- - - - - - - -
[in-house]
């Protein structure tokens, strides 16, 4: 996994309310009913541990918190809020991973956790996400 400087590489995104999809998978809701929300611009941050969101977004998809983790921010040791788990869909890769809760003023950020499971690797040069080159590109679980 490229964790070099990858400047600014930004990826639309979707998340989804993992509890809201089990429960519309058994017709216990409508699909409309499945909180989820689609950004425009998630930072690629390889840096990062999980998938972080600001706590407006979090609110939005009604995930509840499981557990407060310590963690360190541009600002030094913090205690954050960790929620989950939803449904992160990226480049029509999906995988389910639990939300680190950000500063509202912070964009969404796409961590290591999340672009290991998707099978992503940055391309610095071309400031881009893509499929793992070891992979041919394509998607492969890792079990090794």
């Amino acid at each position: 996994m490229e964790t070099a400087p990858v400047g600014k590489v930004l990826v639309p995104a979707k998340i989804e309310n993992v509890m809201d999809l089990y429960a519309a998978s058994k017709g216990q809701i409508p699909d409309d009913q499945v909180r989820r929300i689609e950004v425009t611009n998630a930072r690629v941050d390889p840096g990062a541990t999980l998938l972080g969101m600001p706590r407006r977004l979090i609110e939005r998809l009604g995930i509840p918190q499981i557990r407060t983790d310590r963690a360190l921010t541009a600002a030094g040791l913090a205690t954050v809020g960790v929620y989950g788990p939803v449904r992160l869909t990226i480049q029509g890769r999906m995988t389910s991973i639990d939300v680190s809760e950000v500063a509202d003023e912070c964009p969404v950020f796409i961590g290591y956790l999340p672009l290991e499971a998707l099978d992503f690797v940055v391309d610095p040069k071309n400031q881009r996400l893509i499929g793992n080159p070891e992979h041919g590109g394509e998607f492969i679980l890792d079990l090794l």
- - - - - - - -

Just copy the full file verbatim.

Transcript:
[in-house]
């Protein structure tokens, strides 16, 4: 996994309310009913541990918190809020991973956790996400 400087590489995104999809998978809701929300611009941050969101977004998809983790921010040791788990869909890769809760003023950020499971690797040069080159590109679980 490229964790070099990858400047600014930004990826639309979707998340989804993992509890809201089990429960519309058994017709216990409508699909409309499945909180989820689609950004425009998630930072690629390889840096990062999980998938972080600001706590407006979090609110939005009604995930509840499981557990407060310590963690360190541009600002030094913090205690954050960790929620989950939803449904992160990226480049029509999906995988389910639990939300680190950000500063509202912070964009969404796409961590290591999340672009290991998707099978992503940055391309610095071309400031881009893509499929793992070891992979041919394509998607492969890792079990090794």
């Amino acid at each position: 996994m490229e964790t070099a400087p990858v400047g600014k590489v930004l990826v639309p995104a979707k998340i989804e309310n993992v509890m809201d999809l089990y429960a519309a998978s058994k017709g216990q809701i409508p699909d409309d009913q499945v909180r989820r929300i689609e950004v425009t611009n998630a930072r690629v941050d390889p840096g990062a541990t999980l998938l972080g969101m600001p706590r407006r977004l979090i609110e939005r998809l009604g995930i509840p918190q499981i557990r407060t983790d310590r963690a360190l921010t541009a600002a030094g040791l913090a205690t954050v809020g960790v929620y989950g788990p939803v449904r992160l869909t990226i480049q029509g890769r999906m995988t389910s991973i639990d939300v680190s809760e950000v500063a509202d003023e912070c964009p969404v950020f796409i961590g290591y956790l999340p672009l290991e499971a998707l099978d992503f690797v940055v391309d610095p040069k071309n400031q881009r996400l893509i499929g793992n080159p070891e992979h041919g590109g394509e998607f492969i679980l890792d079990l090794l």